Triton's were sons of Poseidon's union with Amfitrite. They were his royal army. Tritons had green hair and fine green scales and it was believed that their hands were rough like the surface of a sea shell. Triton's had tail like dolphins. There was also female Triton´s and they were called Tritonette´s. Both Triton's and Tritonette´s had little breathing organs just below their ears.
Finfolk and Children of the Muir
In Scotland there are legends told about the children of the Muir. These water creatures can have blue and gray skin. Muir is Scottish Gaelic and means the sea. Children of the muir are group of mermen and mermaids. They are believed to live in the Minch channel in northern Scotland.
Finfolk is another group of merfolk that according to legends resides in the cold waters of Scotland. Especially in Orkney Island. It was believed that Finfolk lived in underwater world called Finfolkaheem. Finfolk were shape sifters with magical abilities. These sea-creatures were dark and gloomy and they kidnapped human children and took them to their underwater world forcing them to be their slaves. Finfolk were free to venture between human world and their underwater home.
Beneath these legends of abductions, we can now days see the nature of these characters used by the people of the past as an explanations the death and disappearances that happened at sea.
Näck the Handsome Fiddler
Stories about the Näck mainly come from Scandinavia especially from Sweden. In Swedish folklore Näck was a handsome fellow. A water spirit who lived in a pond, lake or a waterfall playing his violin. Näck was an erotic character and he was told to lure young women who were captivated by his good looks and musical talents. Sometimes it happened that Näck would fell in love with a human woman and they would get married but as many times happens in the stories about the sea folk Näck started to long it´s watery home and couple departed. Another common story about Näck in Sweden tells that Näck could transform itself into a white horse. It would rise to the shore where children were playing and being mesmerized by the miraculous white horse they climbed into it´s back and the horse would eventually drown them. This story has similarities to the legends about the Kelpies in Scotland. Both stories were told as warnings for children not to go to swim too deep.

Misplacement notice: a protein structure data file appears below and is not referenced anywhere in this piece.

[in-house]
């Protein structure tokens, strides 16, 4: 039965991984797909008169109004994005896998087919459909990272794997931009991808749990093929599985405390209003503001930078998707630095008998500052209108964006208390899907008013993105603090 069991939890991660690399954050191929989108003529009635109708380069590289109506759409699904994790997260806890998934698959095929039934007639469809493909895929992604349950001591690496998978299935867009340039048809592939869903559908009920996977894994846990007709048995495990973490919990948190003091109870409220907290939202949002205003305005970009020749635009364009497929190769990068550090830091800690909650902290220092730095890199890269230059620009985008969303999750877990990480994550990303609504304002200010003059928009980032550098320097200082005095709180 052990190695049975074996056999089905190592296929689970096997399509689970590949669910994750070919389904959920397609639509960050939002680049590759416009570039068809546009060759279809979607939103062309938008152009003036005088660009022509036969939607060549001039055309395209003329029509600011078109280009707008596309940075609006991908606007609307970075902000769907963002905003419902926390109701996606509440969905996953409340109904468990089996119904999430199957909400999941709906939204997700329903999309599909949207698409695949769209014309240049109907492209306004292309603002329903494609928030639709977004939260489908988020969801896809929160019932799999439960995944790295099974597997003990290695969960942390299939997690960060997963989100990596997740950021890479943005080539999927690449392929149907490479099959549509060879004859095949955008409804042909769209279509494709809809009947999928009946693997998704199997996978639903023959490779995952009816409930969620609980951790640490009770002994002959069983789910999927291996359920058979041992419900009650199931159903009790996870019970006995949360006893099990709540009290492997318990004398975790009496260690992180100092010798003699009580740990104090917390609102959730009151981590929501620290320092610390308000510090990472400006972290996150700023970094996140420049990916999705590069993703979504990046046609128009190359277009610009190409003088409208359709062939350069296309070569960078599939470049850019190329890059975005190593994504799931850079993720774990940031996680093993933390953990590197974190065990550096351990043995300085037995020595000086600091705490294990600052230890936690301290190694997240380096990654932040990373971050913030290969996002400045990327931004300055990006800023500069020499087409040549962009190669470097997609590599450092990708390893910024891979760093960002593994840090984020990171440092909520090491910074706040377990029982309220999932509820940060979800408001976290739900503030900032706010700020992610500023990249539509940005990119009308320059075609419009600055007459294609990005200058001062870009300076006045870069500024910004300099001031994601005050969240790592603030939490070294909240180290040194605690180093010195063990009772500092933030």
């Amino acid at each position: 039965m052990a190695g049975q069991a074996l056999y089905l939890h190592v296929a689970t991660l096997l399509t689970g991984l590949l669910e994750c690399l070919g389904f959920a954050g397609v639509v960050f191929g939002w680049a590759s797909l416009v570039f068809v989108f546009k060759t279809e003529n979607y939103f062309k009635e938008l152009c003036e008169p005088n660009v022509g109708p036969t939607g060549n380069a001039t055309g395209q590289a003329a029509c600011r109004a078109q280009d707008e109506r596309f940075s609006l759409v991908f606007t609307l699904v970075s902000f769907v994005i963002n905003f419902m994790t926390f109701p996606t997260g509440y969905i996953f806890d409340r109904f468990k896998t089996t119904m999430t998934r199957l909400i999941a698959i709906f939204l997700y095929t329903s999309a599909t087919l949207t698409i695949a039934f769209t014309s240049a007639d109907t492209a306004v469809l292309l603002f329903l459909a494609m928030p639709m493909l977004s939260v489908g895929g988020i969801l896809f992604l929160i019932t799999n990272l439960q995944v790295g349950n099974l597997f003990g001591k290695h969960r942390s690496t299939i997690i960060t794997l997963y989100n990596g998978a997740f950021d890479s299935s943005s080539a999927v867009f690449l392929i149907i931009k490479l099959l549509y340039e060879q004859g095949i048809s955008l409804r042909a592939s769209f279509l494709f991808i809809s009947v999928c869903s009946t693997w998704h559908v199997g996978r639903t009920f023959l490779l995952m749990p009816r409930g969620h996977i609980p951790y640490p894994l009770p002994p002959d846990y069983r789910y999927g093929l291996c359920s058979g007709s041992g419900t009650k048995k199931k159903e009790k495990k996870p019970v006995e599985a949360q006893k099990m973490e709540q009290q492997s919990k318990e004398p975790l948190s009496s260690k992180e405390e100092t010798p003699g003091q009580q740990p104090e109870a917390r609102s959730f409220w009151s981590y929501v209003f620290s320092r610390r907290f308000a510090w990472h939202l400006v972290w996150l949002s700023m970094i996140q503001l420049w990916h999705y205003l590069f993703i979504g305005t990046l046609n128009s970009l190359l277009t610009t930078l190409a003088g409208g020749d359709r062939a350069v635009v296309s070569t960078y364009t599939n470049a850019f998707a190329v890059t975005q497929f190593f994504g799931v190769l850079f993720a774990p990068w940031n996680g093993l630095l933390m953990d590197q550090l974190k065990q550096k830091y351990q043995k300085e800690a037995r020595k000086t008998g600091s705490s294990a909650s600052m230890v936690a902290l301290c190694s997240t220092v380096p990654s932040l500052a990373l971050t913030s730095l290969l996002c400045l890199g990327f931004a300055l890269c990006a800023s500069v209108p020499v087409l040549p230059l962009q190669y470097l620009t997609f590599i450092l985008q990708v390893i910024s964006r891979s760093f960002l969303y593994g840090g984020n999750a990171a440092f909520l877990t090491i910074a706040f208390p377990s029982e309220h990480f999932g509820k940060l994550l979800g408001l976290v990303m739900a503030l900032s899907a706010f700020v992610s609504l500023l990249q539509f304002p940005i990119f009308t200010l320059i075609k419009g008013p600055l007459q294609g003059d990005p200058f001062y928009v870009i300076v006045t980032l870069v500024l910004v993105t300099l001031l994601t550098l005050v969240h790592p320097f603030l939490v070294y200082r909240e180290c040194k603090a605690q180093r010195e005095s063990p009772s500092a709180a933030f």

In Finland and in Norway Näck is slightly different character. In these stories Näkki (Finnish) or Nokken (Norwegian) is more of a troll, water imp or a male spirit completely covered with seaweed. It lives in whirlpools and in the deepest end of the pond and it drowns those who swim too far away from the shore.
Vodjanov the mer-grandfather
Stories about the Vodyanov are told across the Slavic lands. They are described to be naked old men with greenish hair, skin and beard and sometimes frog-like face, body covered with muck or dark fish scales. Vodyanov has webbed-palms and if you look into it´s eyes you might mistake them as burning coals. According to some sources Vodyanov were spirits of men that had drowned themselves or killed in an accident near water. Whatever the truth is they are dual creatures. They posses great danger for the people who misbehave in their territory and yet they can assist fishermen who they like and believe are worth the effort. Czech, Slovak and Slovenians have folklore character called vodníci who is similar to Vodyanov. Vodnícis are more laid-back characters who were known for playing cards, smoking pipes and just sitting and hanging around the water surface (rocks, river benches and beaches). Vodníci did not drown people but they did collect souls of those who had drowned into lid-covered porcelain cups. Amount of these cups represented the wealth of vodníci. If lid would get open the soul might escape in the form of a bubble. They did not have human servants but they had control over fishes and water. Fishermen asked the vodníc to help them by sacrificing tobacco into the water saying "here is your tobacco now help me to get fish" Vodníci are creatures of clear-water. It is believed that sea-waters are dangerous even deadly for them.